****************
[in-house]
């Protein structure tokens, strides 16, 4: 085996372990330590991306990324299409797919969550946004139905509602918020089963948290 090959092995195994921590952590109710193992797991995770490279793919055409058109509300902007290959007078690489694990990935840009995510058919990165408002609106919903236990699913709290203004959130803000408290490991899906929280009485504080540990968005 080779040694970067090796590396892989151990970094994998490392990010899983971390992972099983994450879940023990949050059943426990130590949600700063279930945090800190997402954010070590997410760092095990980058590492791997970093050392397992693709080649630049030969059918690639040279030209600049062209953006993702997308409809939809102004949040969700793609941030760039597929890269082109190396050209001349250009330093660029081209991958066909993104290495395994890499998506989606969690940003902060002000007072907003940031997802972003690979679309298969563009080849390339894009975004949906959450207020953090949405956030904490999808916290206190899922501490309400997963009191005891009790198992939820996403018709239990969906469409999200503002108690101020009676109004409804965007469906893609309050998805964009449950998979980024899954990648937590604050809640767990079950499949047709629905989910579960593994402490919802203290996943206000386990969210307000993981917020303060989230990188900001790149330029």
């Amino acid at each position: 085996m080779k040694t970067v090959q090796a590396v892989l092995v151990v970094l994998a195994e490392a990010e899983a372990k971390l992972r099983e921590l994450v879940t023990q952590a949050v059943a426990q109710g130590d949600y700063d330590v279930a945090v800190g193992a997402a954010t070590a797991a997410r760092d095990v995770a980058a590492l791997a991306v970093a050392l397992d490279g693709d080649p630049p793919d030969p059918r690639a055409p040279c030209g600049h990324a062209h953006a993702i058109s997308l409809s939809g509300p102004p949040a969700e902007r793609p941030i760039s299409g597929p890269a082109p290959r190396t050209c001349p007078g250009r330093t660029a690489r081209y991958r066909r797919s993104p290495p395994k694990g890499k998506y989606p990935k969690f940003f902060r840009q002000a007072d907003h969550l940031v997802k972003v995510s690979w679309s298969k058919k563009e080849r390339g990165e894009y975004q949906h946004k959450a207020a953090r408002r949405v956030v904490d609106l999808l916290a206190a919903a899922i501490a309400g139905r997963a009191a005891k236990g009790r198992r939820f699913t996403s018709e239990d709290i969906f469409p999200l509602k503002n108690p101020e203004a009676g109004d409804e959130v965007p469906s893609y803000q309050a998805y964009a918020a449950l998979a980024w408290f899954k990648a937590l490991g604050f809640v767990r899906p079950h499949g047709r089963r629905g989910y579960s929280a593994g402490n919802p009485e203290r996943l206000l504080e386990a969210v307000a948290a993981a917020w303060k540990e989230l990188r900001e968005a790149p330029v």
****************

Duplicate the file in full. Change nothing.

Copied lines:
[in-house]
């Protein structure tokens, strides 16, 4: 085996372990330590991306990324299409797919969550946004139905509602918020089963948290 090959092995195994921590952590109710193992797991995770490279793919055409058109509300902007290959007078690489694990990935840009995510058919990165408002609106919903236990699913709290203004959130803000408290490991899906929280009485504080540990968005 080779040694970067090796590396892989151990970094994998490392990010899983971390992972099983994450879940023990949050059943426990130590949600700063279930945090800190997402954010070590997410760092095990980058590492791997970093050392397992693709080649630049030969059918690639040279030209600049062209953006993702997308409809939809102004949040969700793609941030760039597929890269082109190396050209001349250009330093660029081209991958066909993104290495395994890499998506989606969690940003902060002000007072907003940031997802972003690979679309298969563009080849390339894009975004949906959450207020953090949405956030904490999808916290206190899922501490309400997963009191005891009790198992939820996403018709239990969906469409999200503002108690101020009676109004409804965007469906893609309050998805964009449950998979980024899954990648937590604050809640767990079950499949047709629905989910579960593994402490919802203290996943206000386990969210307000993981917020303060989230990188900001790149330029």
């Amino acid at each position: 085996m080779k040694t970067v090959q090796a590396v892989l092995v151990v970094l994998a195994e490392a990010e899983a372990k971390l992972r099983e921590l994450v879940t023990q952590a949050v059943a426990q109710g130590d949600y700063d330590v279930a945090v800190g193992a997402a954010t070590a797991a997410r760092d095990v995770a980058a590492l791997a991306v970093a050392l397992d490279g693709d080649p630049p793919d030969p059918r690639a055409p040279c030209g600049h990324a062209h953006a993702i058109s997308l409809s939809g509300p102004p949040a969700e902007r793609p941030i760039s299409g597929p890269a082109p290959r190396t050209c001349p007078g250009r330093t660029a690489r081209y991958r066909r797919s993104p290495p395994k694990g890499k998506y989606p990935k969690f940003f902060r840009q002000a007072d907003h969550l940031v997802k972003v995510s690979w679309s298969k058919k563009e080849r390339g990165e894009y975004q949906h946004k959450a207020a953090r408002r949405v956030v904490d609106l999808l916290a206190a919903a899922i501490a309400g139905r997963a009191a005891k236990g009790r198992r939820f699913t996403s018709e239990d709290i969906f469409p999200l509602k503002n108690p101020e203004a009676g109004d409804e959130v965007p469906s893609y803000q309050a998805y964009a918020a449950l998979a980024w408290f899954k990648a937590l490991g604050f809640v767990r899906p079950h499949g047709r089963r629905g989910y579960s929280a593994g402490n919802p009485e203290r996943l206000l504080e386990a969210v307000a948290a993981a917020w303060k540990e989230l990188r900001e968005a790149p330029v």